from The American Heritage® Dictionary of the English Language, 4th Edition
- n. A Muslim scholar who interprets the shari'a.
- n. Civilian dress, especially when worn by one who normally wears a uniform.
from Wiktionary, Creative Commons Attribution/Share-Alike License
- n. (Islam) A Muslim scholar and interpreter of shari’a law, who can deliver a fatwa
- n. (UK, New Zealand) Civilian dress when worn by a member of the military, or casual dress when worn by a pupil of a school who normally would wear uniform
from the GNU version of the Collaborative International Dictionary of English
- n. An official expounder of Mohammedan law.
- n. One of the chief legal advisers to the Sultan of the Ottoman Empire.
- n. Ordinary civilian dress when worn by persons who serve in a uniformed service, such as the military or police. It originally was used in reference to British naval or military officers, and originated with the British service in India.
from The Century Dictionary and Cyclopedia
- n. A Mohammedan law-officer whose duty it was to expound the law which the kadi was to execute.
- n. In India, citizen's dress worn by officers when off duty: now commonly used in this sense in the British army.
from WordNet 3.0 Copyright 2006 by Princeton University. All rights reserved.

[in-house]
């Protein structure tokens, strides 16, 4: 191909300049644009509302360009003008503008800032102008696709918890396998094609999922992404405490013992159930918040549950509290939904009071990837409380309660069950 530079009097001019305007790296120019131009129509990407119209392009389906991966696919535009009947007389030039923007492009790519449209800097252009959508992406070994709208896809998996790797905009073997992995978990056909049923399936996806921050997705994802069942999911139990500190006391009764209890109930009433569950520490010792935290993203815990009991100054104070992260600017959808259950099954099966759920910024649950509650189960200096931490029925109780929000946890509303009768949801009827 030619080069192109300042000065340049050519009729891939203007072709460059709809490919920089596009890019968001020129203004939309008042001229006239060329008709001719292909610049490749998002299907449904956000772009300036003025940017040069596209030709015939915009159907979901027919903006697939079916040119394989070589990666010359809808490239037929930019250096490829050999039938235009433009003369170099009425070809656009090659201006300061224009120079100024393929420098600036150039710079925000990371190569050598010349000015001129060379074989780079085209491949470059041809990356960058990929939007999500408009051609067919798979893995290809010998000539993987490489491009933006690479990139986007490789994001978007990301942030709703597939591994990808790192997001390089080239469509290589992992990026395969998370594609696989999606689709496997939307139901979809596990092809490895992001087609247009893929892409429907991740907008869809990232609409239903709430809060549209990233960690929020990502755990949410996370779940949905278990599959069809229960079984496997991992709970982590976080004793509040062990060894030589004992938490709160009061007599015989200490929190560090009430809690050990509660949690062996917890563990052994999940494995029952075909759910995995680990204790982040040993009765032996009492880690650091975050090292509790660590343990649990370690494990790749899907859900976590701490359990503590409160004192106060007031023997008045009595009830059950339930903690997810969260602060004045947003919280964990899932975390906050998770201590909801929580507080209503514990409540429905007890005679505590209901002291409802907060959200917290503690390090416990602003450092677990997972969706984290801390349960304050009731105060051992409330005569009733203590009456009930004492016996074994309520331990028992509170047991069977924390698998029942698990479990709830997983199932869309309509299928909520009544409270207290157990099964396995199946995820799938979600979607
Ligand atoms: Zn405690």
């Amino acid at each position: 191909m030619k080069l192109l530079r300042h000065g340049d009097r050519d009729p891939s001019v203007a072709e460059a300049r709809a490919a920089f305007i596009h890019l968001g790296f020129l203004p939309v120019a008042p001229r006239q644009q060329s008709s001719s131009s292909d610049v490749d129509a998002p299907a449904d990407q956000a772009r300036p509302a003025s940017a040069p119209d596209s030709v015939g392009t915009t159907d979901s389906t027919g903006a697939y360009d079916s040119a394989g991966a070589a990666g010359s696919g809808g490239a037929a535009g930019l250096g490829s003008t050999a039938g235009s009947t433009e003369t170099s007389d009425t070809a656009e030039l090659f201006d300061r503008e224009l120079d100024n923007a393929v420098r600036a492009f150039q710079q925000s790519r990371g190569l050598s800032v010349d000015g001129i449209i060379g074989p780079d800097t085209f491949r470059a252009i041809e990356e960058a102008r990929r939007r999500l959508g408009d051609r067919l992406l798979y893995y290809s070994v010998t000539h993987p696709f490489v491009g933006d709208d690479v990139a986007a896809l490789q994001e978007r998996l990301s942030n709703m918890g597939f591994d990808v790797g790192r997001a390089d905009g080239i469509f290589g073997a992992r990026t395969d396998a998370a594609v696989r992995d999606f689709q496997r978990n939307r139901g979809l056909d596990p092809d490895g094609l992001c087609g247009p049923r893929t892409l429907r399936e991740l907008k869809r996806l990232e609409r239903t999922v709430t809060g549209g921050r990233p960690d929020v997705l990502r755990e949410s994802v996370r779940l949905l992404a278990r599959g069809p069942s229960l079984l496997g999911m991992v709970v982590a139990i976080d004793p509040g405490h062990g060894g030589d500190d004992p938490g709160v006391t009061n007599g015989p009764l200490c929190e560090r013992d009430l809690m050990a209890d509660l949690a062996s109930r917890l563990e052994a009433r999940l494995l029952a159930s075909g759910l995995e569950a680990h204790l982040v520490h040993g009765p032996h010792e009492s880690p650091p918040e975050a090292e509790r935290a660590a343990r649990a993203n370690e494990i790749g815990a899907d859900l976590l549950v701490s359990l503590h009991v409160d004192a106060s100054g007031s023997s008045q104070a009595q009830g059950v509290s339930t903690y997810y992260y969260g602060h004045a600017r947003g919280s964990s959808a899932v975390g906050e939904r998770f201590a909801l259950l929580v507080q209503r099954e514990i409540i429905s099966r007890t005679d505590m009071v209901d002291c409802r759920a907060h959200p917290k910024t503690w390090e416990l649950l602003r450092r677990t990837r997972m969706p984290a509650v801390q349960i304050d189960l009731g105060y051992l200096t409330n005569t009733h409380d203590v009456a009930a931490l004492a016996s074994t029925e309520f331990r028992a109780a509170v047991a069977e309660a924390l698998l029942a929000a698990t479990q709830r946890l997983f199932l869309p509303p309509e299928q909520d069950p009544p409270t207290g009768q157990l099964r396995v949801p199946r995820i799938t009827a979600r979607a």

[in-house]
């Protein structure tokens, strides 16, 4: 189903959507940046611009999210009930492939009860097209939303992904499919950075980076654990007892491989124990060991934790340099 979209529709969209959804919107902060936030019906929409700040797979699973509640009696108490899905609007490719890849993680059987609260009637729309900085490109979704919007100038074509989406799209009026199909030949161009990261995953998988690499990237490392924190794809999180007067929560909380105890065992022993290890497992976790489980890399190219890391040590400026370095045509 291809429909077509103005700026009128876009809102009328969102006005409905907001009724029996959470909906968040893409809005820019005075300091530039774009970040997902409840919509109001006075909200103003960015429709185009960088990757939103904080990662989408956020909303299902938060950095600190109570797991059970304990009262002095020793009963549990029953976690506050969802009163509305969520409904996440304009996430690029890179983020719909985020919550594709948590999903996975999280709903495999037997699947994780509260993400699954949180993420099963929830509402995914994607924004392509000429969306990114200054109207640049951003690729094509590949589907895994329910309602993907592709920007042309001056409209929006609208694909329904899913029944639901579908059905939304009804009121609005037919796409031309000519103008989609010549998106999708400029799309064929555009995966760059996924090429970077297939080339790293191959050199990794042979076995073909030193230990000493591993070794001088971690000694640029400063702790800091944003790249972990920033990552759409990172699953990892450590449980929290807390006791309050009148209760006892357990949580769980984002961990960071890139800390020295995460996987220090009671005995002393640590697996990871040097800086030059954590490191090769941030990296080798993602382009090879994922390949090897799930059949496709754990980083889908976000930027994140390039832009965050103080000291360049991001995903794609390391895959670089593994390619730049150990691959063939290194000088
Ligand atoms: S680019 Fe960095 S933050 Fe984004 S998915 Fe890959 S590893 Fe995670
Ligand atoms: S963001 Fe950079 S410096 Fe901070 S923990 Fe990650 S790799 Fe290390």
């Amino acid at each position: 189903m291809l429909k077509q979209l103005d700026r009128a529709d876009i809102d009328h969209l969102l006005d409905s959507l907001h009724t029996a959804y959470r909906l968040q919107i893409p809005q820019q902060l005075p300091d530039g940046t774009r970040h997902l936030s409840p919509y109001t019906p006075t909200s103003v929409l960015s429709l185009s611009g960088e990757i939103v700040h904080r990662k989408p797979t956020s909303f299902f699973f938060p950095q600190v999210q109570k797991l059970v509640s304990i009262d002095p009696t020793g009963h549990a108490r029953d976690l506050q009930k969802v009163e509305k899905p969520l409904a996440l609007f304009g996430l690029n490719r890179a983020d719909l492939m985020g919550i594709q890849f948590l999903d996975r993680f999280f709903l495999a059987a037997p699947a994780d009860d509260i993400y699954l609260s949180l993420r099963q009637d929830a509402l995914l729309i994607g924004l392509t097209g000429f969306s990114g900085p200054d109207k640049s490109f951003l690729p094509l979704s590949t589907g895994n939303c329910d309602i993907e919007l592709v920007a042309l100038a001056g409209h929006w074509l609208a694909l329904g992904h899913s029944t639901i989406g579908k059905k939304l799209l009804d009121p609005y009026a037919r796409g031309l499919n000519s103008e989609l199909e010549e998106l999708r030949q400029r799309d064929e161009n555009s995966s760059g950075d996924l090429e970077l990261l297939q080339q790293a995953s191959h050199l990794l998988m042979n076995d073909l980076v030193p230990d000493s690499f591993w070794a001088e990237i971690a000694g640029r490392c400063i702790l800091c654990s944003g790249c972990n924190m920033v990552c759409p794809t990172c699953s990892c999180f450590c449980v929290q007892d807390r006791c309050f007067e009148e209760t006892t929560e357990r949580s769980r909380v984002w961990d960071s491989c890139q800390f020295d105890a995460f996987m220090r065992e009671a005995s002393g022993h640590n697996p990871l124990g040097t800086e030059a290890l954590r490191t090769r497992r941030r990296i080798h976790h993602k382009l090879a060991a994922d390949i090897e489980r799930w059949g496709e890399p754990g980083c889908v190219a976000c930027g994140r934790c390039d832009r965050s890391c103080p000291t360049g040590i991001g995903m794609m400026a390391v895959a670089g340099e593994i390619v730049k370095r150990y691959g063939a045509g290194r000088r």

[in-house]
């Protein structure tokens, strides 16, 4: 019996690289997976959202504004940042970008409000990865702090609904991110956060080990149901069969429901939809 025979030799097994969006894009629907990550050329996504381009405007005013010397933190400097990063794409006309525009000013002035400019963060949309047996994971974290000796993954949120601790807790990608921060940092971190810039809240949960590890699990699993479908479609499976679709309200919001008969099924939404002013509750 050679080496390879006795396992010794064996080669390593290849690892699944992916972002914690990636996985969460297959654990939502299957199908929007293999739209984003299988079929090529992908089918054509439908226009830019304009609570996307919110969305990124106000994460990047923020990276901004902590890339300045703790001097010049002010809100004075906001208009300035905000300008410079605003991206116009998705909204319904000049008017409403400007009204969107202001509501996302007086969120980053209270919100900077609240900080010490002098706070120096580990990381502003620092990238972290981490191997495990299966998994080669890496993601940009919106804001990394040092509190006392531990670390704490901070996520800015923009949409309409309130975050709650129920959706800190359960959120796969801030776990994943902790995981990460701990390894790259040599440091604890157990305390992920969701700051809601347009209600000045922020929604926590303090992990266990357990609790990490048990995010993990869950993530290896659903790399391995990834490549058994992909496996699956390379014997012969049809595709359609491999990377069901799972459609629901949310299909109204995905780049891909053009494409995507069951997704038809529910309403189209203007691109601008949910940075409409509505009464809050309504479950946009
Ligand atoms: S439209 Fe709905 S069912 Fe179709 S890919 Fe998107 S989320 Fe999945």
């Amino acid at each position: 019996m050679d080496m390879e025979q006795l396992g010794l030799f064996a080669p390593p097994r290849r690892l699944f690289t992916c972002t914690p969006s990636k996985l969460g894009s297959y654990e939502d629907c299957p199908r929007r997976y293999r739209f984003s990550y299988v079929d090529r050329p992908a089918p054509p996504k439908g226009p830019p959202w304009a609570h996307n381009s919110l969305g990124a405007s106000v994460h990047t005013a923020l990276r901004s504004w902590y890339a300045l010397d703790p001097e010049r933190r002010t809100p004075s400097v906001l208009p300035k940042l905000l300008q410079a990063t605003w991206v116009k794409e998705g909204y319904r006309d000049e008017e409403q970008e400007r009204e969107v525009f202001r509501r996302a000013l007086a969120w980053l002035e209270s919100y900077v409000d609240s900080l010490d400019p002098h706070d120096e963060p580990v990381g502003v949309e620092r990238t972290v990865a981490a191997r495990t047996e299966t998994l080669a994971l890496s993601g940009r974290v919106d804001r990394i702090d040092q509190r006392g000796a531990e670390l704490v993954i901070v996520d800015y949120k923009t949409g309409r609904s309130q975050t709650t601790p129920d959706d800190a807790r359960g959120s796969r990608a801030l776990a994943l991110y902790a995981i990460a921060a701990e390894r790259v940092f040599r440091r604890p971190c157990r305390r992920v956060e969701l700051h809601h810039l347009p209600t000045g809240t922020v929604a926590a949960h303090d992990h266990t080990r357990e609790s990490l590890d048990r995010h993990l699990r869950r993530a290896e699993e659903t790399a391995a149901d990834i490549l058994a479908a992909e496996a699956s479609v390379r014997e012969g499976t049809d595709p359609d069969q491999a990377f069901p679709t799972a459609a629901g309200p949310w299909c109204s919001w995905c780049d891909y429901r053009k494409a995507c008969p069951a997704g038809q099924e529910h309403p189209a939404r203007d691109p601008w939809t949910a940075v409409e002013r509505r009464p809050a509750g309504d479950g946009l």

- n. a jurist who interprets Muslim religious law
- n. civilian dress worn by a person who is entitled to wear a military uniform
A flunkey in mufti is as unseemly an object as a soldier on furlough, with his jacket unbuttoned and his neat stock replaced by a coloured neckerchief.
In 2008, Umar left for South Africa to pursue a two-year master's degree in Islamic jurisprudence and earned the title "mufti."
Predominantly old soldiers and, allowing for the dreadful appearance that men drilling in mufti always present, not a bad lot.
He was embarrassed in 2006 when the Saudi daily inaccurately described him as the "mufti" - i.e. the chief Islamic religious official - of California.
All Salah needs to become a mufti is the approval of the chief judge, or grand mufti, Ahmad Al-Tayyeb, but so far he has remained silent.
Another Guantánamo detainee, also captured in Pakistan in 2001 and later released to a Saudi rehabilitation program is Ibrahim Suleiman al-Rubaysh, 30, who also disappeared and is now described as the mufti, or theological guide, to Al Qaeda of the Arabian Peninsula.
He and his companion-sentry under the other arch were aware of officers in "mufti" on the opposite sidewalk, and kept their eyes immovably to the front.
There are the sentries to be squared, and the fellow who provides you with a suit of 'mufti'.
The resplendent uniforms of the members totally eclipsed that of the Duke, who was in "mufti"; but he readily understood that the division of attention was really not attributable to us.
Any one looking at him in 'mufti' would exclaim, 'what an unfortunate object!' and perhaps offer him a penny, while in his hunting habiliments lords would hail him with, 'Well, Tom, how are you?' and baronets ask him
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